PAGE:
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Hotel Poseidon
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by Jay Seaver

"Too much."
2 stars

SCREENED VIA THE 2021 FANTASIA INTERNATIONAL FILM FESTIVAL: "Hotel Poseidon" is probably not the first film to peak with its opening titles and decline precipitously after that - at some point in his career, Saul Bass must have worked on a stinker - but what it demonstrates about getting through off-putting material for a payoff is interesting. That opening has its gross bits, but they pay off in a nifty title reveal; the rest of the movie asks the audience to endure plenty more for less concrete awards.

Admittedly, filmmaker Stef Lernous is aiming to make a strikingly off-putting first impression, showing Dave (Tom Vermeir) living in the midst of the rot and decay that has overtaken the shuttered hotel that his late father opened, with this late morning bringing something between belittling and encouragement from the neighbor on the other side of a thing wall and his apparent lover (Ruth Becquart) skipping the latter. It also brings Nora (Anneke Sluiters), whose options must really be limited if she's knocking on the papered doors and asking Dave to rent her a room for one night; an appointment with Jacki (Dominique Van Malder), who has ideas of transforming the function room into a cabaret; and the death of his Aunt Lucy, whose hospital bed had been parked in a hallway, inactive to the point where she may actually have passed some time ago.

The hotel is established as a nasty place, with moldy surfaces, standing water in every aquarium used as decoration, and every disused item from the coffee pot to the lights catching on fire when it they try to draw a little electricity from the shoddy wiring, and Dave himself seems to belong there, walking around as if he's long accepted that adapting his routine to the squalor is less effort than making it what one might call livable. Lemous and actor Tom Vermeir seem to understand this mindset well; they make Dave feel like he absolutely hates the very idea of people, to the extent that one can see him accepting abuse because he feels he deserves it but also sneering in his responses because everyone else does too. That so many of them are played as cruel or callous doesn't exactly make one inclined to disagree with this take. Dave seems to barely leave the hotel, and they run together, with it hard to see where he ends and it begins.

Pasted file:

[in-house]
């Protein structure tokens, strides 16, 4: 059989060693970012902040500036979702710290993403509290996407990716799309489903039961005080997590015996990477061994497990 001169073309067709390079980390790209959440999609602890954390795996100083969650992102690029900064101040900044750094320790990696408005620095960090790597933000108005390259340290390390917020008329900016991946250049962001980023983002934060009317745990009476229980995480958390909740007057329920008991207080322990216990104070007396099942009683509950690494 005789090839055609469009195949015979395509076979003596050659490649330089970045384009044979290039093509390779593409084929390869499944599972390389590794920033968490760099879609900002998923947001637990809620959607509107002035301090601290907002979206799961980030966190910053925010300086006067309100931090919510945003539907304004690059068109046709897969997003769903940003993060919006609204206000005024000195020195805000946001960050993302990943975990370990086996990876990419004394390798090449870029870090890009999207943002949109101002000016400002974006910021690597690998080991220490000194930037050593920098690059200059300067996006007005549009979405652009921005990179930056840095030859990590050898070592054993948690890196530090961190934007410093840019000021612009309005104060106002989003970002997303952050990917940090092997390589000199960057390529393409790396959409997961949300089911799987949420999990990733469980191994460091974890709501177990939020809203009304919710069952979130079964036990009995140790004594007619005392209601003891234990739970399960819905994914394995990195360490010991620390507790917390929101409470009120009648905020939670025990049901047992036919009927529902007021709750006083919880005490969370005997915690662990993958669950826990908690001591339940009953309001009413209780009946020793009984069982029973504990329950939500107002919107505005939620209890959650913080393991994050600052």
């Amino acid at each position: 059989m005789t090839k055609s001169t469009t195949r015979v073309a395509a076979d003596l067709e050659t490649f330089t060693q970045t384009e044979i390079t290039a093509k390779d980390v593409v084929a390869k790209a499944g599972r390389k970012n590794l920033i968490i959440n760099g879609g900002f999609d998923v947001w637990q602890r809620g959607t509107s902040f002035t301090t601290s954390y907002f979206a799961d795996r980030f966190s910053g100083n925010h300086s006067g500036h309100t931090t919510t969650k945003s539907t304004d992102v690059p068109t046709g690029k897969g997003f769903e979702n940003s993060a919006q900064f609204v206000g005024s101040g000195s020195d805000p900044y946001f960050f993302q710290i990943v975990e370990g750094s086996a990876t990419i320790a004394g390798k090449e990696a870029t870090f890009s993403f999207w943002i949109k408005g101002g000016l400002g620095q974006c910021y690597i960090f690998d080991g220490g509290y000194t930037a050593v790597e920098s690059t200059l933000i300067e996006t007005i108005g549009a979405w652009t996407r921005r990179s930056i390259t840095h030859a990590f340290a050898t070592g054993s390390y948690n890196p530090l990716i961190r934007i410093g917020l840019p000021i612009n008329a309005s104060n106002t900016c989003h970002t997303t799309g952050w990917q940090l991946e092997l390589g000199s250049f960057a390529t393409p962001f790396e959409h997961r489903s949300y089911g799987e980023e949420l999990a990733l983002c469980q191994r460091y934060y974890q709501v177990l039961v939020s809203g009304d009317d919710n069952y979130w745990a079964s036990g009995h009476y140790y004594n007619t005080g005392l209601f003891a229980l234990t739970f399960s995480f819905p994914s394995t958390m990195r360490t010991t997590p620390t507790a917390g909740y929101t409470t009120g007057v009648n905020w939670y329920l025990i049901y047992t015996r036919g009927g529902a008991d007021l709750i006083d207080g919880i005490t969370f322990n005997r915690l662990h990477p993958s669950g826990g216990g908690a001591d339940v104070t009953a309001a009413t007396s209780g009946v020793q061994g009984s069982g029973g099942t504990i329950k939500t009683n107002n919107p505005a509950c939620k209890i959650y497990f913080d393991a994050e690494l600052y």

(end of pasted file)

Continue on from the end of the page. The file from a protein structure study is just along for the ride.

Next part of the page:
But if Dave is the hotel, then what does it mean that when he reluctantly decides to let Nora stay, there does seem to be one room that only requires a little tidying up for the pretty redhead? Or that Jacki can look at the space and imagine transforming it into something lively, even if his definition of entertainment seems to be rather on the eccentric side? It would seem like the idea is that there might be hope for Dave yet. There are moments when one gets a glimpse of how he may not entirely have given up, like how he bursts into tears when calling an undertaker and has to confront directly that his aunt is gone between trying to avoid confrontation with his mother and feeling like the death professionals are trying to bleed him dry. He does not, perhaps, have to be miserable, although there's a lot of work to do.

By the time that the audience is ready to ponder that, the film is deep into a couple flights of fancy (or one long one with two distinct phases), possibly dreams or possibly just surreality. There are some mildly amusing bits, like the bartender with a thoroughly horrific running monologue that Dave falls into and out of. Jacki's cabaret seems like a long stretch where, even if Dave dreams of people wanting to be around him, he can't actually believe that he might actually belong somewhere, and the second leg of it is even more scattered, seeming to spin out of a fairly unimportant detail into being trapped by a woman but eventually growing happy in the cage. There's just so much of it, though, and while one can decrypt some of what Lemous seems to be going for, the cumulative effect can be numbing in the moment. It's one thing for a single heightened premise to be drawn out to one side or the other of the point of pain, but when a film is doing that for the third time and becoming more cryptic, it becomes a lot to ask of a viewer.

There are viewers who enjoy having that asked of them, and value to the approach. It's an awful lot of effort to feel bad, though, and a film like "Hotel Poseidon" must strike a balance between overwhelming its audience to perhaps show what living with depression is like (which may or may not be Lemous's goal) and providing the sort of unique experience that they let that unpleasant avalanche keep going rather than tapping out. Lemous and company make a noble effort, but it may just offer too little to make the misery worth it.

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originally posted: 08/14/21 01:09:55
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OFFICIAL SELECTION: 2021 Fantasia International Film Festival For more in the 2021 Fantasia International Film Festival series, click here.

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Directed by
  Stefan Lernous

Written by
  Stefan Lernous

  Tom Vermeir
  Ruth Becquart
  Anneke Sluiters

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